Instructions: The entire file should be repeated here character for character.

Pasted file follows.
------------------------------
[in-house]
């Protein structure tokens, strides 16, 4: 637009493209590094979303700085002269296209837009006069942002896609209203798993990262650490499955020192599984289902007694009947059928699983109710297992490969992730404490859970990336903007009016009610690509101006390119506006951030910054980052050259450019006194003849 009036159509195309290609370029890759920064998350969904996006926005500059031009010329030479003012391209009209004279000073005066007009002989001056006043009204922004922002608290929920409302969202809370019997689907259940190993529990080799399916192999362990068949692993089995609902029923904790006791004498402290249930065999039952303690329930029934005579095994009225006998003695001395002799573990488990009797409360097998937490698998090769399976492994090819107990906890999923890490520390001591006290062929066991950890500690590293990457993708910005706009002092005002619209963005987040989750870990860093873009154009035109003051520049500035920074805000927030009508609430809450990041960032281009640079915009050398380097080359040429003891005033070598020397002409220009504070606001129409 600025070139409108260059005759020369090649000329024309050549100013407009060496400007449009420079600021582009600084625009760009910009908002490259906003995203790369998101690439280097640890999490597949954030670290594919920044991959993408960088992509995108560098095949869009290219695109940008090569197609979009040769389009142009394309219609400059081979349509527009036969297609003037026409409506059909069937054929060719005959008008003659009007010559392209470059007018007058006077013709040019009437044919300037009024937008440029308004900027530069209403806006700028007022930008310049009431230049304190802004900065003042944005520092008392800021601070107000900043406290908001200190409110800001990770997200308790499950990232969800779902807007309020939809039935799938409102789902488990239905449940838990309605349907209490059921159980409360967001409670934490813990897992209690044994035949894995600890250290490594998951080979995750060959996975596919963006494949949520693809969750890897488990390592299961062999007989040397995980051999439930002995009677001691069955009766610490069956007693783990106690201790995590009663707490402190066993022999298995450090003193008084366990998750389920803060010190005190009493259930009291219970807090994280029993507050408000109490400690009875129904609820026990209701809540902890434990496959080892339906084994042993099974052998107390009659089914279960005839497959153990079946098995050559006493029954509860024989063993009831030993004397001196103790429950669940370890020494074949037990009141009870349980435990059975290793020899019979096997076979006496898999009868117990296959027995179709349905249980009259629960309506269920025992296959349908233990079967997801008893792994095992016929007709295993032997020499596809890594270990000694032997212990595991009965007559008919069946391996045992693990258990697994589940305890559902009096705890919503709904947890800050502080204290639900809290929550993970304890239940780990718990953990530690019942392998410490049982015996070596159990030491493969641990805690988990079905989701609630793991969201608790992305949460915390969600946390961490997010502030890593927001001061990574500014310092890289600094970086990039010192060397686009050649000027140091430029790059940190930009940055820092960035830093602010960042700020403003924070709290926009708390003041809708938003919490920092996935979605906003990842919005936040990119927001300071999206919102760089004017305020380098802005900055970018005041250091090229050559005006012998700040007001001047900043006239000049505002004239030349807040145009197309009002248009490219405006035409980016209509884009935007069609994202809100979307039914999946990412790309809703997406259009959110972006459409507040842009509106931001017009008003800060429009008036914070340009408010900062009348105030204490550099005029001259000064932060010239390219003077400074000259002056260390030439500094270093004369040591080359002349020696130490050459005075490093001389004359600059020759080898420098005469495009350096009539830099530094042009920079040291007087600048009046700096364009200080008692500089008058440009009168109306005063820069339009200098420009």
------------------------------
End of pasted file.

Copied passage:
[in-house]
């Protein structure tokens, strides 16, 4: 637009493209590094979303700085002269296209837009006069942002896609209203798993990262650490499955020192599984289902007694009947059928699983109710297992490969992730404490859970990336903007009016009610690509101006390119506006951030910054980052050259450019006194003849 009036159509195309290609370029890759920064998350969904996006926005500059031009010329030479003012391209009209004279000073005066007009002989001056006043009204922004922002608290929920409302969202809370019997689907259940190993529990080799399916192999362990068949692993089995609902029923904790006791004498402290249930065999039952303690329930029934005579095994009225006998003695001395002799573990488990009797409360097998937490698998090769399976492994090819107990906890999923890490520390001591006290062929066991950890500690590293990457993708910005706009002092005002619209963005987040989750870990860093873009154009035109003051520049500035920074805000927030009508609430809450990041960032281009640079915009050398380097080359040429003891005033070598020397002409220009504070606001129409 600025070139409108260059005759020369090649000329024309050549100013407009060496400007449009420079600021582009600084625009760009910009908002490259906003995203790369998101690439280097640890999490597949954030670290594919920044991959993408960088992509995108560098095949869009290219695109940008090569197609979009040769389009142009394309219609400059081979349509527009036969297609003037026409409506059909069937054929060719005959008008003659009007010559392209470059007018007058006077013709040019009437044919300037009024937008440029308004900027530069209403806006700028007022930008310049009431230049304190802004900065003042944005520092008392800021601070107000900043406290908001200190409110800001990770997200308790499950990232969800779902807007309020939809039935799938409102789902488990239905449940838990309605349907209490059921159980409360967001409670934490813990897992209690044994035949894995600890250290490594998951080979995750060959996975596919963006494949949520693809969750890897488990390592299961062999007989040397995980051999439930002995009677001691069955009766610490069956007693783990106690201790995590009663707490402190066993022999298995450090003193008084366990998750389920803060010190005190009493259930009291219970807090994280029993507050408000109490400690009875129904609820026990209701809540902890434990496959080892339906084994042993099974052998107390009659089914279960005839497959153990079946098995050559006493029954509860024989063993009831030993004397001196103790429950669940370890020494074949037990009141009870349980435990059975290793020899019979096997076979006496898999009868117990296959027995179709349905249980009259629960309506269920025992296959349908233990079967997801008893792994095992016929007709295993032997020499596809890594270990000694032997212990595991009965007559008919069946391996045992693990258990697994589940305890559902009096705890919503709904947890800050502080204290639900809290929550993970304890239940780990718990953990530690019942392998410490049982015996070596159990030491493969641990805690988990079905989701609630793991969201608790992305949460915390969600946390961490997010502030890593927001001061990574500014310092890289600094970086990039010192060397686009050649000027140091430029790059940190930009940055820092960035830093602010960042700020403003924070709290926009708390003041809708938003919490920092996935979605906003990842919005936040990119927001300071999206919102760089004017305020380098802005900055970018005041250091090229050559005006012998700040007001001047900043006239000049505002004239030349807040145009197309009002248009490219405006035409980016209509884009935007069609994202809100979307039914999946990412790309809703997406259009959110972006459409507040842009509106931001017009008003800060429009008036914070340009408010900062009348105030204490550099005029001259000064932060010239390219003077400074000259002056260390030439500094270093004369040591080359002349020696130490050459005075490093001389004359600059020759080898420098005469495009350096009539830099530094042009920079040291007087600048009046700096364009200080008692500089008058440009009168109306005063820069339009200098420009």